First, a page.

Jesus the Wuss

Jesus the Wuss

I like Jesus. He is working to make me look and act like Him. As I am 51 and getting “wussier” though, I wonder if Jesus must be a wuss.

I think my dad was really afraid I would be a sissy. He said so several times. Once, I had my arms crossed funny, and he said, “Sissy boys sit like that.” I thought, but did not say, sissy boys are more comfortable then.

To not be a sissy you had to believe the following:

  • Violence should be met with greater violence. The standard wisdom was if you punched a boy who was picking on you he would never hurt you again. That is only true in movies.
  • Do not cry when you get hurt. This is an interesting theory, and widely accepted. However, in the entire history of the world, the admonition to “stop crying” has yet to be helpful, or even possible. My step-dad would try and be helpful by offering, “to give me something to cry about.” In later life, I discovered alcohol helped me stop crying. That did not work out so well.

Lately I have heard a lot of claims by loud preachers that if Jesus were here today He would be the epitome of manhood. I agree, except I think I view manhood differently than they do. I am tired of the über-masculine imagery of Jesus. I believe Jesus was fully human, and fully man. Yes, Jesus made a whip and chased out the moneychangers. That’s one occasion. There is no record of Him actually hurting someone and his temple cleansing was directed at a specific group who used religion to profit from gifts meant for the poor.

It’s hard for me to see the connection between the Jesus of the gospels and the Jesus portrayed by influential preachers of today—the muscular, kick-ass, rock-hard abs stud. Is he really someone who would “whip us into shape”?

Two observations:

  1. I have never heard a female Christian leader say Jesus is portrayed as “too effeminate.”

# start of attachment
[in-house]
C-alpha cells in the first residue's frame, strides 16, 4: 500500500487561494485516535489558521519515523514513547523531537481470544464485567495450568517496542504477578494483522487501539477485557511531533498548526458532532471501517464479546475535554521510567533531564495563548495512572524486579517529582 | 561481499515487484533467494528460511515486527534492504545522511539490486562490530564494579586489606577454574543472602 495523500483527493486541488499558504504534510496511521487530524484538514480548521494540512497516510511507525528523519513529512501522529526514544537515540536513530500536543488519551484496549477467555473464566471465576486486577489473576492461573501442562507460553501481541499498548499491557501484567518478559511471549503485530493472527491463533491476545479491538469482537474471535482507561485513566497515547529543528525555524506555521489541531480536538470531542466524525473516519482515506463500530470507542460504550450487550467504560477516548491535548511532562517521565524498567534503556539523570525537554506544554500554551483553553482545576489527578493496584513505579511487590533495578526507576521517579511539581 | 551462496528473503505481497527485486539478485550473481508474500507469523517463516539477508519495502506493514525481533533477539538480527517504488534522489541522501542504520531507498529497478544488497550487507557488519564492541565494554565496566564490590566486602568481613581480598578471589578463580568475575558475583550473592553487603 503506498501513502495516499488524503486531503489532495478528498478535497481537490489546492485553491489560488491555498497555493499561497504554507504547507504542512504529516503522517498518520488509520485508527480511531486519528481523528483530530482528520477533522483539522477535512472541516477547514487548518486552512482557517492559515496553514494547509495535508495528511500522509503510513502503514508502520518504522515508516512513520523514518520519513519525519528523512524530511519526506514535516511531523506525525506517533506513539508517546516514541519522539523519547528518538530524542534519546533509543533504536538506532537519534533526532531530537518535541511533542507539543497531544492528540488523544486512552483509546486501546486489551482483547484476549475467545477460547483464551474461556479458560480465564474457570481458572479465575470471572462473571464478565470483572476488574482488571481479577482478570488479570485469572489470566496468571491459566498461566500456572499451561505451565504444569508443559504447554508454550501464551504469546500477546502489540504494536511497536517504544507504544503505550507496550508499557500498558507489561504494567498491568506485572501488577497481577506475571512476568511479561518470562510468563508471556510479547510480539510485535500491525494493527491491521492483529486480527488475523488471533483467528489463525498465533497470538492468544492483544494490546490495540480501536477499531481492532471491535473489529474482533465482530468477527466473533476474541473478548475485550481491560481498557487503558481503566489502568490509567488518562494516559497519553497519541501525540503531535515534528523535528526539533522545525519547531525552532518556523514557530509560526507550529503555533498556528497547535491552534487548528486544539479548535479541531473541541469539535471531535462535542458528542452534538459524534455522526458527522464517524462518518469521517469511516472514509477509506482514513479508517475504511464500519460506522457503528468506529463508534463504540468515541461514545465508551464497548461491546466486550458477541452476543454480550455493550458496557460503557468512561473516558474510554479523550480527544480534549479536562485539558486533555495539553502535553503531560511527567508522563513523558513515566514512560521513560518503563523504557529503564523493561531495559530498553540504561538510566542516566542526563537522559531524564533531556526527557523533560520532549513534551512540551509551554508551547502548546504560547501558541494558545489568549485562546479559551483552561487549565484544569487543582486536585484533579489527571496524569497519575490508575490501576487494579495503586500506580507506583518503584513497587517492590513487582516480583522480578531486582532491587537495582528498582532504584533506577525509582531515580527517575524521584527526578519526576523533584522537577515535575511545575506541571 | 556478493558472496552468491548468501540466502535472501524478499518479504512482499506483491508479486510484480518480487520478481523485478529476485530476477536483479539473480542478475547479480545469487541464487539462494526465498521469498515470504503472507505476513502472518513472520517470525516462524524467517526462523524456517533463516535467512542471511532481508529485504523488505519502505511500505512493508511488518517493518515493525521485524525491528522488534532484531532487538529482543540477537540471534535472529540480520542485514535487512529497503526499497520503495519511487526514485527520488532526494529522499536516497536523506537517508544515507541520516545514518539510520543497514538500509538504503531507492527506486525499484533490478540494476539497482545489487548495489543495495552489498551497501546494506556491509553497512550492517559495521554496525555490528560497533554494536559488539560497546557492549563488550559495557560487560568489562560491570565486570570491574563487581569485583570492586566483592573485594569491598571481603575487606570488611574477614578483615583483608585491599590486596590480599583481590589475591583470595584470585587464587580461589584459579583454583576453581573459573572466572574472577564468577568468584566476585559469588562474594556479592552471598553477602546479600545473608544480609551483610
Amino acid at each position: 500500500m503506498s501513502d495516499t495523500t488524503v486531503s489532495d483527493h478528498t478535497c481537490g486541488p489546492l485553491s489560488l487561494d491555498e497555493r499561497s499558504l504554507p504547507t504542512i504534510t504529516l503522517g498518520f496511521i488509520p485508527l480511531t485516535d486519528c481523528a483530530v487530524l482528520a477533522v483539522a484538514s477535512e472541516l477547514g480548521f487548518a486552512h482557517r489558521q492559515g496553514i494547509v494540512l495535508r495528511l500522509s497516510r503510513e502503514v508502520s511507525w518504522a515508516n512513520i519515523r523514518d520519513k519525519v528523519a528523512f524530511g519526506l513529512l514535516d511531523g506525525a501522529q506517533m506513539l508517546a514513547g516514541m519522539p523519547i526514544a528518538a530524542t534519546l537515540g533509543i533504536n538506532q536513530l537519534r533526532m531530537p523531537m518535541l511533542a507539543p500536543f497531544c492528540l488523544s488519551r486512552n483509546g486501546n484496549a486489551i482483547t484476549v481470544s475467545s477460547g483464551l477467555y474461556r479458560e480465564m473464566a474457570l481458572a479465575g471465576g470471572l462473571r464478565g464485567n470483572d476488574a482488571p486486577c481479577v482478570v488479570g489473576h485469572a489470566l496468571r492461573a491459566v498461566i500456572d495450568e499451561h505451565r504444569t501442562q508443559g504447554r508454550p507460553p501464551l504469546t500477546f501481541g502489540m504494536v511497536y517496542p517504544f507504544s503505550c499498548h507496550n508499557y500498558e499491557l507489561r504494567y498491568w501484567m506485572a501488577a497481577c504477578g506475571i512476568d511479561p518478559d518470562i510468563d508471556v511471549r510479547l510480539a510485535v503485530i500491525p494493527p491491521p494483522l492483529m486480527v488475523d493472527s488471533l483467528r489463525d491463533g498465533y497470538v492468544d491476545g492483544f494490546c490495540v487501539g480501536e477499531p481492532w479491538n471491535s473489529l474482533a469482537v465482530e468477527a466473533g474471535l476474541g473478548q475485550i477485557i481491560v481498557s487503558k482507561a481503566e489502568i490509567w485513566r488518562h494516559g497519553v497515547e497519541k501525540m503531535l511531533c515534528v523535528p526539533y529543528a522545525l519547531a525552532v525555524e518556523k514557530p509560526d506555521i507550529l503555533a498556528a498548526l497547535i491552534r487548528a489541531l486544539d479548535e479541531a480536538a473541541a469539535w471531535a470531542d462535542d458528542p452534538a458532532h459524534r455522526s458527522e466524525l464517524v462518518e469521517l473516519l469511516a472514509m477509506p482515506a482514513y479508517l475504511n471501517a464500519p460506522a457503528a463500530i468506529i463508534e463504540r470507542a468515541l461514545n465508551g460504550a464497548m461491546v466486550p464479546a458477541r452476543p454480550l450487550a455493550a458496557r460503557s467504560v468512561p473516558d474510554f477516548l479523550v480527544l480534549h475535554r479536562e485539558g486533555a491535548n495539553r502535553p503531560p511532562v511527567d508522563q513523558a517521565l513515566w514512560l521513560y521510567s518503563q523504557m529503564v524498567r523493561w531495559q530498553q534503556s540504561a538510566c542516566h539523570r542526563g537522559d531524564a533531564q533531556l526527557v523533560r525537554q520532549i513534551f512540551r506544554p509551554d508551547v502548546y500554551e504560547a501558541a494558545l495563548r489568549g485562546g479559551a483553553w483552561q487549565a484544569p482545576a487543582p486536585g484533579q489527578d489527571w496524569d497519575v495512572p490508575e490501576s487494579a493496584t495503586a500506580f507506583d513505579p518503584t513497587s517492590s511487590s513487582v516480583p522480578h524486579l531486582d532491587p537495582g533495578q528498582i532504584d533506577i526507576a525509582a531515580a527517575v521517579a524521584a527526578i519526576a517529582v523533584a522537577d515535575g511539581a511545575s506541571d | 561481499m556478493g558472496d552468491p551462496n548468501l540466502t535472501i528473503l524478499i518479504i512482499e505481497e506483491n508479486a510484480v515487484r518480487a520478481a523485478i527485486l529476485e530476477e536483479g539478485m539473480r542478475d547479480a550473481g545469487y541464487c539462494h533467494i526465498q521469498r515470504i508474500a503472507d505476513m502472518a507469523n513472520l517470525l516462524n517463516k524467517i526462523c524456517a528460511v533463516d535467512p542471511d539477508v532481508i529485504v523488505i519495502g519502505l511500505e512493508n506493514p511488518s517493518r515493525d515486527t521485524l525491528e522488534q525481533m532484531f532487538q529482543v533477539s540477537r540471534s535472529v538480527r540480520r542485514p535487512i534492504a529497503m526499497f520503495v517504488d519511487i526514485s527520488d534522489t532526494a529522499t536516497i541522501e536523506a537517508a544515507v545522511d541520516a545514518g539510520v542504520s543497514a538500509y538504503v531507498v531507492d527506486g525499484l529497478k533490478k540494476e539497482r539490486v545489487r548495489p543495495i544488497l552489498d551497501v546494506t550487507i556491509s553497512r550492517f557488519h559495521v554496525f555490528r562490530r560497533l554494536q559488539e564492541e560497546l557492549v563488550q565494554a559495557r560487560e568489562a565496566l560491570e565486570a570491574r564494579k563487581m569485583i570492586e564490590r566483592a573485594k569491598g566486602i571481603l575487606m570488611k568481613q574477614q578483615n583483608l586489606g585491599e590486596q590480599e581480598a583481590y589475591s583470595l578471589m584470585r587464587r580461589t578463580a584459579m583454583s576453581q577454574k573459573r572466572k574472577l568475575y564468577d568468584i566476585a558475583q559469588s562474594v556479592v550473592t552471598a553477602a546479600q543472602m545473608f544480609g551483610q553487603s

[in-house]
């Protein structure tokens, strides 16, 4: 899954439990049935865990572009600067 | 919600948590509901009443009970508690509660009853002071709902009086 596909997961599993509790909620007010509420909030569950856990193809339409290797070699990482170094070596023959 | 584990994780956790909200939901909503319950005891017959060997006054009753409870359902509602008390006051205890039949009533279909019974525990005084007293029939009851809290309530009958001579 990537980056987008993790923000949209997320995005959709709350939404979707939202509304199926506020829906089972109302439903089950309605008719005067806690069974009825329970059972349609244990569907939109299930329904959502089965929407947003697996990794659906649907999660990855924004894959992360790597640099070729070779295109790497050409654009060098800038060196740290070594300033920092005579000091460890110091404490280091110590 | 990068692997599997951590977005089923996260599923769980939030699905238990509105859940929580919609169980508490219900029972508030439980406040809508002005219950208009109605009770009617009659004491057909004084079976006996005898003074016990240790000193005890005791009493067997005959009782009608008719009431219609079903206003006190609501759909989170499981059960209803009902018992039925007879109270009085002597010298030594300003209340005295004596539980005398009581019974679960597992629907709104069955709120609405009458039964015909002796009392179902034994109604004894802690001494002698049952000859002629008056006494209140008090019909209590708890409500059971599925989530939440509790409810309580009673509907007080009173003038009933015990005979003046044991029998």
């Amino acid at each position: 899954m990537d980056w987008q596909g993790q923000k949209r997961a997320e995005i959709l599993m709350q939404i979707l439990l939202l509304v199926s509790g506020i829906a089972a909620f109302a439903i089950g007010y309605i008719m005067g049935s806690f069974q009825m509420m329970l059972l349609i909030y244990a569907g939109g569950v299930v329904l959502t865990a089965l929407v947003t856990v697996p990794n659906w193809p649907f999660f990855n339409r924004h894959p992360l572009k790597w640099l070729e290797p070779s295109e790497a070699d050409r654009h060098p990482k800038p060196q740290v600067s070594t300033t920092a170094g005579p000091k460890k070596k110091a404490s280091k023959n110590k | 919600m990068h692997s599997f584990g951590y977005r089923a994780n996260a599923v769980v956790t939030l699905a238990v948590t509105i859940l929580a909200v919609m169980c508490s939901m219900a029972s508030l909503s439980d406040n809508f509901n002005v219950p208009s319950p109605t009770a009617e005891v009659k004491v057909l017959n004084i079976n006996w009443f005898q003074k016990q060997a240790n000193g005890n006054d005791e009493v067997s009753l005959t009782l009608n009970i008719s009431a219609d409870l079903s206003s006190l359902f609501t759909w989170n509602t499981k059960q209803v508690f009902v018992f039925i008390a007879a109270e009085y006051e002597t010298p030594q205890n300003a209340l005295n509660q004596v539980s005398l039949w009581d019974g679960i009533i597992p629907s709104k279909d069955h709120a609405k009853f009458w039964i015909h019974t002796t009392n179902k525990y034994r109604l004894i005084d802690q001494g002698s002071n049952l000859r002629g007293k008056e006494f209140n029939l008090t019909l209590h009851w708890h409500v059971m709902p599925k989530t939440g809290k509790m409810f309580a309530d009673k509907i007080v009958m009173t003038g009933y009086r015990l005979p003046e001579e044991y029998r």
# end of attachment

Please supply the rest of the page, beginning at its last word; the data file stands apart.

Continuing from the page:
2. I doubt you will hear a person with a back- story of being physically abused, especially by a father, express the need for a “tougher Jesus.”

I think Jesus is making me softer. In the words of my dad I’m becoming more of a “sissy.” I am trying to take seriously Jesus’ command to love my enemies. I want to be like Jesus. I want imitate a man who like Jesus could experience a slap in the face and not feel the need to return the insult. My dad, and several prominent preachers, would advise me differently.

I think Jesus is making me more feeling. Jesus wept, expressed sorrow, and showed joy at healing. In spite of my father’s warnings, I tend to cry now. The truth is, I went for many years in my adolescence without shedding any tears. The unspoken goal of my life became numbness, which caused me a host of problems. As I have softened, I think I have less people admire me, but more people who want to be my friend.

Jesus does not need more manly men; He needs fully human males and females who are living out who they have been made to be.

For some of us, that process will make us look more like sissies.

This entry was posted in Christian Culture, men, womens issues. Bookmark the permalink.

17 Responses to Jesus the Wuss

  1. Deb Beatty says:

    There were years in my life where I could cry at a sad movie, but never shed a tear over anything in my own life. I truly believe the newer, softer, me is much closer to Jesus than the old, tough, self-reliant me!
    I love how God is changing us!

  2. I love these thoughts, Karl. Very necessary to balance out the powers!

  3. Vicki Scheib says:

    Beautiful, Karl, just beautiful. My favorite phrase ~

    As I have softened, I think I have less people admire me, but more people who want to be my friend.


  4. Terry Clees says: